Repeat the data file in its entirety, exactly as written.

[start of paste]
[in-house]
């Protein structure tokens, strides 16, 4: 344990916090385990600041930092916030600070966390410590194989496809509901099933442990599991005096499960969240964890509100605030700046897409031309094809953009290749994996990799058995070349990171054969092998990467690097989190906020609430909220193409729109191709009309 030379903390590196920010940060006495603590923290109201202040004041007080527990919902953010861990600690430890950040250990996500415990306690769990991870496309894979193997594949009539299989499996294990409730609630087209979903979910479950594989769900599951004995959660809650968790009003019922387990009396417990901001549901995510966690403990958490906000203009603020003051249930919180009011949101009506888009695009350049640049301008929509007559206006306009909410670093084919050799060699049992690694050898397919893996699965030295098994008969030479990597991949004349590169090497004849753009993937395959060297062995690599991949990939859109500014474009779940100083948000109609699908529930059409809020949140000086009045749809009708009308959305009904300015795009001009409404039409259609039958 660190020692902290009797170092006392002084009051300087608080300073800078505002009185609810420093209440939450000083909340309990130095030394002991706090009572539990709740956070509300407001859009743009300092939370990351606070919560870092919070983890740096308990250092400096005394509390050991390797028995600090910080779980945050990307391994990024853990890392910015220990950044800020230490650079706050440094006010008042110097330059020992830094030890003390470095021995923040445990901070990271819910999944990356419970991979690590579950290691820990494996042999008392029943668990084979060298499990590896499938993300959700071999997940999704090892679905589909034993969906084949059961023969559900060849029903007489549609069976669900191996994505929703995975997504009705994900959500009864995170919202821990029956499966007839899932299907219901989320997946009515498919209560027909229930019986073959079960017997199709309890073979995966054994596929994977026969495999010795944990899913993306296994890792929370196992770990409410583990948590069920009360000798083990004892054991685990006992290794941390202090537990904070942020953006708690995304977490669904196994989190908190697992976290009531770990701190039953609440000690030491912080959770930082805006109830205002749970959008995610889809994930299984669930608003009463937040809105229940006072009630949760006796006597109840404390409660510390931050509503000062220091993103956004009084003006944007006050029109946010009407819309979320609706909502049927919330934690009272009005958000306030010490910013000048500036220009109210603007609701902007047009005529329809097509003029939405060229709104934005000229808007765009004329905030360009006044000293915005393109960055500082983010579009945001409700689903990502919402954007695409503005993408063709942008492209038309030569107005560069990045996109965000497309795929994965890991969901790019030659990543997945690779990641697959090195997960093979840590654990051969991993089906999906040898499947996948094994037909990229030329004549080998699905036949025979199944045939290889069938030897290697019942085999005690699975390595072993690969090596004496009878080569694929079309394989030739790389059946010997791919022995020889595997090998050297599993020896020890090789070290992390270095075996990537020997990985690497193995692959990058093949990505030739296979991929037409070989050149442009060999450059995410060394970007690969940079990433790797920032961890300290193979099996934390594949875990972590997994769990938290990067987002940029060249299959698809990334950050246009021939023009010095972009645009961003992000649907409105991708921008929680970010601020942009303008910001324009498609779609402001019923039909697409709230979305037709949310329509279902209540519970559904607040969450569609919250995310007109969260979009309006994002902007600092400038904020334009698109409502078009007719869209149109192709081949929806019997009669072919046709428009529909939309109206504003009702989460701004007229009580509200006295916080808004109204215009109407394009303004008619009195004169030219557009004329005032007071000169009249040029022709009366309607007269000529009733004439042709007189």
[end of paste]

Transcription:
[in-house]
């Protein structure tokens, strides 16, 4: 344990916090385990600041930092916030600070966390410590194989496809509901099933442990599991005096499960969240964890509100605030700046897409031309094809953009290749994996990799058995070349990171054969092998990467690097989190906020609430909220193409729109191709009309 030379903390590196920010940060006495603590923290109201202040004041007080527990919902953010861990600690430890950040250990996500415990306690769990991870496309894979193997594949009539299989499996294990409730609630087209979903979910479950594989769900599951004995959660809650968790009003019922387990009396417990901001549901995510966690403990958490906000203009603020003051249930919180009011949101009506888009695009350049640049301008929509007559206006306009909410670093084919050799060699049992690694050898397919893996699965030295098994008969030479990597991949004349590169090497004849753009993937395959060297062995690599991949990939859109500014474009779940100083948000109609699908529930059409809020949140000086009045749809009708009308959305009904300015795009001009409404039409259609039958 660190020692902290009797170092006392002084009051300087608080300073800078505002009185609810420093209440939450000083909340309990130095030394002991706090009572539990709740956070509300407001859009743009300092939370990351606070919560870092919070983890740096308990250092400096005394509390050991390797028995600090910080779980945050990307391994990024853990890392910015220990950044800020230490650079706050440094006010008042110097330059020992830094030890003390470095021995923040445990901070990271819910999944990356419970991979690590579950290691820990494996042999008392029943668990084979060298499990590896499938993300959700071999997940999704090892679905589909034993969906084949059961023969559900060849029903007489549609069976669900191996994505929703995975997504009705994900959500009864995170919202821990029956499966007839899932299907219901989320997946009515498919209560027909229930019986073959079960017997199709309890073979995966054994596929994977026969495999010795944990899913993306296994890792929370196992770990409410583990948590069920009360000798083990004892054991685990006992290794941390202090537990904070942020953006708690995304977490669904196994989190908190697992976290009531770990701190039953609440000690030491912080959770930082805006109830205002749970959008995610889809994930299984669930608003009463937040809105229940006072009630949760006796006597109840404390409660510390931050509503000062220091993103956004009084003006944007006050029109946010009407819309979320609706909502049927919330934690009272009005958000306030010490910013000048500036220009109210603007609701902007047009005529329809097509003029939405060229709104934005000229808007765009004329905030360009006044000293915005393109960055500082983010579009945001409700689903990502919402954007695409503005993408063709942008492209038309030569107005560069990045996109965000497309795929994965890991969901790019030659990543997945690779990641697959090195997960093979840590654990051969991993089906999906040898499947996948094994037909990229030329004549080998699905036949025979199944045939290889069938030897290697019942085999005690699975390595072993690969090596004496009878080569694929079309394989030739790389059946010997791919022995020889595997090998050297599993020896020890090789070290992390270095075996990537020997990985690497193995692959990058093949990505030739296979991929037409070989050149442009060999450059995410060394970007690969940079990433790797920032961890300290193979099996934390594949875990972590997994769990938290990067987002940029060249299959698809990334950050246009021939023009010095972009645009961003992000649907409105991708921008929680970010601020942009303008910001324009498609779609402001019923039909697409709230979305037709949310329509279902209540519970559904607040969450569609919250995310007109969260979009309006994002902007600092400038904020334009698109409502078009007719869209149109192709081949929806019997009669072919046709428009529909939309109206504003009702989460701004007229009580509200006295916080808004109204215009109407394009303004008619009195004169030219557009004329005032007071000169009249040029022709009366309607007269000529009733004439042709007189």